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A New Era of Strategic Bombing: B-21 Raider and B-52J Stratofortress Steal the Spotlight

US Air Force budget documents reveal a decrease in expenditure on the B-1 Lancer and B-2 Spirit strategic bombers by the end of the 2020s. The focus is shifting towards the next-generation B-21 Raider nuclear bomber and the B-52H Stratofortress, which will be designated as the B-52J following an upgrade.

Here’s What We Know For years, Global Strike Command has expressed its intention to allocate limited human and financial resources to the B-21 Raider and B-52 Stratofortress. The service also plans to retire the B-1 Lancer and B-2 Spirit, as these aircraft have shown limited mission effectiveness in recent years.

The Spirit fleet consists of 20 aircraft, but Global Strike Command can only utilize 14 bombers, as the others are either undergoing testing or maintenance. Additionally, the complex stealth systems require significant manpower and maintenance hours. The B-21 Raider is expected to offer improved efficiency in this aspect.

The B-1 supersonic bomber fleet has recently been reduced to 45 units. Despite this, the US Air Force has decided to retain funding and expertise to enhance the capabilities of these strategic aircraft.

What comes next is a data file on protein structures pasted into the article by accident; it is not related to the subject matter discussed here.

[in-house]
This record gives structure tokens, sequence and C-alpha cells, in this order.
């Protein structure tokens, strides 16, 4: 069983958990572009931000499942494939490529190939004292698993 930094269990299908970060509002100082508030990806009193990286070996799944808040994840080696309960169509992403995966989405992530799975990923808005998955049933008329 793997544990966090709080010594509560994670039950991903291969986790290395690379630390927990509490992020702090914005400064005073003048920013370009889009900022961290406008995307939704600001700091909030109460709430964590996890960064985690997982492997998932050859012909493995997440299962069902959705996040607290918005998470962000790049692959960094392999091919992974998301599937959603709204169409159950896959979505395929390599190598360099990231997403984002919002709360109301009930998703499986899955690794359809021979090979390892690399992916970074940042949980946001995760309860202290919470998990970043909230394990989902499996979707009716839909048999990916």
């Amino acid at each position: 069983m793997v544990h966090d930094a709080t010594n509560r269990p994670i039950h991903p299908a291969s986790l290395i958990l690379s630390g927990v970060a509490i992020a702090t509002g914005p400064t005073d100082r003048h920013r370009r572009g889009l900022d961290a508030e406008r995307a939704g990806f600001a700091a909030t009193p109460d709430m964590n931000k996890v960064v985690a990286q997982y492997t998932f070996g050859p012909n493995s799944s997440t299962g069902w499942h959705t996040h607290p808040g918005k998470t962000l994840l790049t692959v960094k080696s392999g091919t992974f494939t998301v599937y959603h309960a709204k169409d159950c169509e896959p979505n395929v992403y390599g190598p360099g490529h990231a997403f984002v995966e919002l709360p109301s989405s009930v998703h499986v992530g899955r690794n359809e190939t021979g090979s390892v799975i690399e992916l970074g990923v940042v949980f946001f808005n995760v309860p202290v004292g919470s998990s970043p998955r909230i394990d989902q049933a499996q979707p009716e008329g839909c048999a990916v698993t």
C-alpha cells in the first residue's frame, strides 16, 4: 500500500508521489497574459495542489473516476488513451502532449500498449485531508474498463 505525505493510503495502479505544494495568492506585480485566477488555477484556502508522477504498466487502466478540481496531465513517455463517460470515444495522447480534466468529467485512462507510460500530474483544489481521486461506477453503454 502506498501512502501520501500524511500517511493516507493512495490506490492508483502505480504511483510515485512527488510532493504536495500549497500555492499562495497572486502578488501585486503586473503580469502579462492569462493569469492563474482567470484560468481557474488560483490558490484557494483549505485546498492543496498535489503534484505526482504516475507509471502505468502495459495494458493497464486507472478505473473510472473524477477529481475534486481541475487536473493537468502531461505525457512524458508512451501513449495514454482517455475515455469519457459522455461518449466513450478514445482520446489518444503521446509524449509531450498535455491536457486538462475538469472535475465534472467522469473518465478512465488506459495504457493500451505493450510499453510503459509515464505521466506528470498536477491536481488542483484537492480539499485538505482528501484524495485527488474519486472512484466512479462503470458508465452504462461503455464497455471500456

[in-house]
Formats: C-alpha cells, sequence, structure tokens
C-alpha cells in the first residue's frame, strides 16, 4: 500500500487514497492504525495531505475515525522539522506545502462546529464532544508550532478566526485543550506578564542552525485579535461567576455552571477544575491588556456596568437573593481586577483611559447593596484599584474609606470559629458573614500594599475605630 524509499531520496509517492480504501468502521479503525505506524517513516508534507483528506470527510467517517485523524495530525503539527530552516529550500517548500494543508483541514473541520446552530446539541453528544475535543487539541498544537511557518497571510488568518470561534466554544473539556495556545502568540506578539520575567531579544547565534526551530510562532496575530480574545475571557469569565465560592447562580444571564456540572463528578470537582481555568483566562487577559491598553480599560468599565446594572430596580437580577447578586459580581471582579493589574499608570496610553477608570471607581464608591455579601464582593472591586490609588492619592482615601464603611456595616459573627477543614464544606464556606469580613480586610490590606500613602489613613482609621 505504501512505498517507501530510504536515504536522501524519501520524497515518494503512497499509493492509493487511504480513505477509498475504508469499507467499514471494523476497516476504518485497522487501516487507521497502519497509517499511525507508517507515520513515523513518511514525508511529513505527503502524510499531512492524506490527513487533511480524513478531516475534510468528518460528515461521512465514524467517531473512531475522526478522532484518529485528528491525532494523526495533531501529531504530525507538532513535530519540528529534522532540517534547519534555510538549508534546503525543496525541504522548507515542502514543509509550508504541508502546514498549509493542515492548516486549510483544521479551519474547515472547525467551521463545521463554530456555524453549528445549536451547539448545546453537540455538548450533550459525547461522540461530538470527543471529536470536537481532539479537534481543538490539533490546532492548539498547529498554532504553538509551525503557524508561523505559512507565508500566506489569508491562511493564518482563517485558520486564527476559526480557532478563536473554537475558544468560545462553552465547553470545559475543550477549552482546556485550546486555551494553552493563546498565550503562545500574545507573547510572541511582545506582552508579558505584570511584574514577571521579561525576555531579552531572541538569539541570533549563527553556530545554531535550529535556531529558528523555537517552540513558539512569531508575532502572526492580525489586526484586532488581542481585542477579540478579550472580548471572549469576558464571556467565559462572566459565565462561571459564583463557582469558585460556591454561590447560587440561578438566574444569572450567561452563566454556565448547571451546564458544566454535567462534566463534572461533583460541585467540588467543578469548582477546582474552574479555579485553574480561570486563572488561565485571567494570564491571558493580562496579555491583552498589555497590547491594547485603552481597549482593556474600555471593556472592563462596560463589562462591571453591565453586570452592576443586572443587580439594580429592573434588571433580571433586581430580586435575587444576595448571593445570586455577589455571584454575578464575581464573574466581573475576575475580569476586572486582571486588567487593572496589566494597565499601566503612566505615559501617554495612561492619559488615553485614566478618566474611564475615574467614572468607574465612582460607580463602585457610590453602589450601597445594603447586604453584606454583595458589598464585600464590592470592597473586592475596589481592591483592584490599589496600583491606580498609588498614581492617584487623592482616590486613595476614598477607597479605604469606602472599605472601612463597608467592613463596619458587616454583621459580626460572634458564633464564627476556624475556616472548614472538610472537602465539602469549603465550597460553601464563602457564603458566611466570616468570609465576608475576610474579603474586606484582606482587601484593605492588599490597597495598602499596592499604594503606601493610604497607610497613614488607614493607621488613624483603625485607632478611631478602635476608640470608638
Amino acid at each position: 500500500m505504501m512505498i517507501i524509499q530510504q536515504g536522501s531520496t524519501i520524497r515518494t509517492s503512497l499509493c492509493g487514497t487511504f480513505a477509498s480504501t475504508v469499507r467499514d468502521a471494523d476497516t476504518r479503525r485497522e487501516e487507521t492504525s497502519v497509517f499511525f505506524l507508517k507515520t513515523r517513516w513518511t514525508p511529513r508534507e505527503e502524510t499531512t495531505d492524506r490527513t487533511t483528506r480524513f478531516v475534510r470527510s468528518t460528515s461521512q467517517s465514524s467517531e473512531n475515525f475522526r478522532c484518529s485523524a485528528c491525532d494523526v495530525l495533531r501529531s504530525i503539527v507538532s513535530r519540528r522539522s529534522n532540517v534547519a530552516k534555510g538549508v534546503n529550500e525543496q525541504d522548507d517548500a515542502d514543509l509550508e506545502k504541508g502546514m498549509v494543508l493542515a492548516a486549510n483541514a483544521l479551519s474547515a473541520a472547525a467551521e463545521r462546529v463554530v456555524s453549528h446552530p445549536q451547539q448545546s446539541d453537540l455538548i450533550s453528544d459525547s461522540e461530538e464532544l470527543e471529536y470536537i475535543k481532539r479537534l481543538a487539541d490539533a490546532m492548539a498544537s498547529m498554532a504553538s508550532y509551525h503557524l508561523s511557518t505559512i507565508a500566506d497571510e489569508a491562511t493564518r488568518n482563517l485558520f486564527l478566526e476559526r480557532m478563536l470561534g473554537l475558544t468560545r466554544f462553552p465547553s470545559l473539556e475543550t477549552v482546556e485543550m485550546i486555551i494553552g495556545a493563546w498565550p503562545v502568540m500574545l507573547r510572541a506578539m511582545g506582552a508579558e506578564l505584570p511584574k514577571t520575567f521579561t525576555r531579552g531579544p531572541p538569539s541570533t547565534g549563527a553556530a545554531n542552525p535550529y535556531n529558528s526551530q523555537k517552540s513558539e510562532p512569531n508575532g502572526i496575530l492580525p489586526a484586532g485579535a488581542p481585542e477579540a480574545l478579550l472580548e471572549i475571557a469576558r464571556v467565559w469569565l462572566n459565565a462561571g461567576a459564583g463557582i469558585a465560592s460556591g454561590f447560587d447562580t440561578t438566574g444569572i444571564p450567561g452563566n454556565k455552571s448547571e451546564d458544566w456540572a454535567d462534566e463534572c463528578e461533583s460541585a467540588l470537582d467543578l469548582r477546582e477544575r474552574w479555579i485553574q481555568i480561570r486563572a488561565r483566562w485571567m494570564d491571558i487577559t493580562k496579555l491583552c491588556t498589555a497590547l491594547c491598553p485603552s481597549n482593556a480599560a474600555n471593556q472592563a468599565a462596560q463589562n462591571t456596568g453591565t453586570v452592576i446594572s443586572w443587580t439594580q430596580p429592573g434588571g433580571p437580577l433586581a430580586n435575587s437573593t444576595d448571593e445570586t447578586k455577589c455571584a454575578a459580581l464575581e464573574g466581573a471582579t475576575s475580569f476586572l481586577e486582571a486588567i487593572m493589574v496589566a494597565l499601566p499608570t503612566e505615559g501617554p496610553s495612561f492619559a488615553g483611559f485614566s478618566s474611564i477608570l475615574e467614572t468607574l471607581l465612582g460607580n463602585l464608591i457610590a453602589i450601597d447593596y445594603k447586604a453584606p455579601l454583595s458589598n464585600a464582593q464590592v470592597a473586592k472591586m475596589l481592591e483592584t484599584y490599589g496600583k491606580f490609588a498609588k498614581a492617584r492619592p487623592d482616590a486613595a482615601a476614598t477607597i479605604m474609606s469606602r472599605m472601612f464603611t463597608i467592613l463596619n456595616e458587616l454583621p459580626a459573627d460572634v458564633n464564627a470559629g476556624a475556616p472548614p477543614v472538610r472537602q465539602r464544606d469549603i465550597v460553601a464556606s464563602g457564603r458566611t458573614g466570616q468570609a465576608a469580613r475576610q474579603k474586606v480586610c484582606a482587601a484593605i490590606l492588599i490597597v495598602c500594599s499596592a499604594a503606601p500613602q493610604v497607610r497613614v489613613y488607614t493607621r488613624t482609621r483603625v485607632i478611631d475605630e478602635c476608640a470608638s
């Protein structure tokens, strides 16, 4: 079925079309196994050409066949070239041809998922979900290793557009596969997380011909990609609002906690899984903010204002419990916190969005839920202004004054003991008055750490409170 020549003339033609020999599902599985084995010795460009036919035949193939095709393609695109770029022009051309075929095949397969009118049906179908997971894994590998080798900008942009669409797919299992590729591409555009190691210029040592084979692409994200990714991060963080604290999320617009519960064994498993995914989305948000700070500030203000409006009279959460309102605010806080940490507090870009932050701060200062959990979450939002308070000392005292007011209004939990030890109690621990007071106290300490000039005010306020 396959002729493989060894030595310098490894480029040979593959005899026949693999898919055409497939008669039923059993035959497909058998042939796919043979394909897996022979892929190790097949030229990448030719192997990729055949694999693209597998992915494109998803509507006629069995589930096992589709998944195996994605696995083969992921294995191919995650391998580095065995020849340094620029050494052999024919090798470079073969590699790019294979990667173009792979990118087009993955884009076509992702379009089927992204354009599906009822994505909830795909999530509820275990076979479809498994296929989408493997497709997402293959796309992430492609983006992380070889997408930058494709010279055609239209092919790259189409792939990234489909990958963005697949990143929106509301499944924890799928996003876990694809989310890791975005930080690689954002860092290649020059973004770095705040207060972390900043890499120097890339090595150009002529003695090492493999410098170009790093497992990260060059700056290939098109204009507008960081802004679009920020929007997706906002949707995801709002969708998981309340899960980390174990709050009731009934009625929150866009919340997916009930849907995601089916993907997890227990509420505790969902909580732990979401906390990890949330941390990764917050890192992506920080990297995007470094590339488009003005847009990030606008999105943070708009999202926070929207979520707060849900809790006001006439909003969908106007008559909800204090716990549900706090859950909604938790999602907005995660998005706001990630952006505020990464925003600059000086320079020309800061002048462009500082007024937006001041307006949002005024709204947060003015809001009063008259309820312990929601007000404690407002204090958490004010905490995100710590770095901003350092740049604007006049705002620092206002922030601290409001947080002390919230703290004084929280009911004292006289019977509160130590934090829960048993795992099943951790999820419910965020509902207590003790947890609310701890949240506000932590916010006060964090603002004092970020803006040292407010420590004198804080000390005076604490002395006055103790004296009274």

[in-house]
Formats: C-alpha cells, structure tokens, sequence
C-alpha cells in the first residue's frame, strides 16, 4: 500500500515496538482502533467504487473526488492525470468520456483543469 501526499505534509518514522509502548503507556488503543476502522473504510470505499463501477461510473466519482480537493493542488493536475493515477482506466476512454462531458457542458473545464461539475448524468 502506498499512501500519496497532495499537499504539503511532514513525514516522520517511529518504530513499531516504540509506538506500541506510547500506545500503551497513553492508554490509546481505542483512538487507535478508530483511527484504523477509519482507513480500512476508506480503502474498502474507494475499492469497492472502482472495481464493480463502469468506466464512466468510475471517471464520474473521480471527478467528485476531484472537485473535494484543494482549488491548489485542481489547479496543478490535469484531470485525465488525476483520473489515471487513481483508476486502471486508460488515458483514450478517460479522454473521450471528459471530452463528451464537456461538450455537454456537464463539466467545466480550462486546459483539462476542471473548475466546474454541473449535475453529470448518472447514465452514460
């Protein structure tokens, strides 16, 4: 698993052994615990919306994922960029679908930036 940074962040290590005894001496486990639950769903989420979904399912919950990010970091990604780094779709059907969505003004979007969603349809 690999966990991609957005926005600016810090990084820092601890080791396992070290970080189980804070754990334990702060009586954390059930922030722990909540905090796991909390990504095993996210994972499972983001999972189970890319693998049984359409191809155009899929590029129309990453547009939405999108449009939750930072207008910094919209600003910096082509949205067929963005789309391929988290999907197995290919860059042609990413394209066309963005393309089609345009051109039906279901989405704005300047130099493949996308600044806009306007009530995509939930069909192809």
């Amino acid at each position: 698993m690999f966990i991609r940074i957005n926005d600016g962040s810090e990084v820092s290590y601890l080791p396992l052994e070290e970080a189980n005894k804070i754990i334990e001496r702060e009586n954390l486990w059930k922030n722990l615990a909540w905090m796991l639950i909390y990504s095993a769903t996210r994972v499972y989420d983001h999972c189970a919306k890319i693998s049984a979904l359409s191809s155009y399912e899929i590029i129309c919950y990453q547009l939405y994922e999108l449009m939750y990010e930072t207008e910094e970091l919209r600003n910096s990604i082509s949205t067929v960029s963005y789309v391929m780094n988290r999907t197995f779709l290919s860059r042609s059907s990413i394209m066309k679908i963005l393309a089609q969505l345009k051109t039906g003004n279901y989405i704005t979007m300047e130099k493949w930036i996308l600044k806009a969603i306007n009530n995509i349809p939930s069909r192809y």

The service has requested $284.9 million from the US Congress for fiscal years 2024-2028 (FY) for procurement related to the B-2 Spirit. The funding will commence at $107.9 million in FY2024 and gradually decrease to $57.16 million in FY2025. By FY2028, it will significantly drop to $15.78 million.

The funding for research, development, testing, and evaluation for the B-2 Spirit displays an even steeper decline, starting at $87.6 million in FY2024 and reaching a few thousand dollars in FY2028. The majority of these funds will be allocated to avionics upgrades.

Regarding procurement funding related to the B-1 Lancer, the US Air Force is requesting $12.8 million in FY2024, $3.31 million in FY2025, $4.74 million in FY2026, and approximately $1 million in FY2027-2028. The service aims to secure $32.68 million for research and development in FY2024-2025, and a minimal amount in FY2027-2028.

The B-1 will also be equipped with new weapon systems. The US Air Force has discontinued Lockheed Martin’s Air-launched Rapid Response Weapon (ARRW) program due to unsuccessful tests. Instead, they are focusing on the hypersonic missile being developed by Raytheon and Northrop Grumman under the Hypersonic Attack Cruise Missile (HACM) program.

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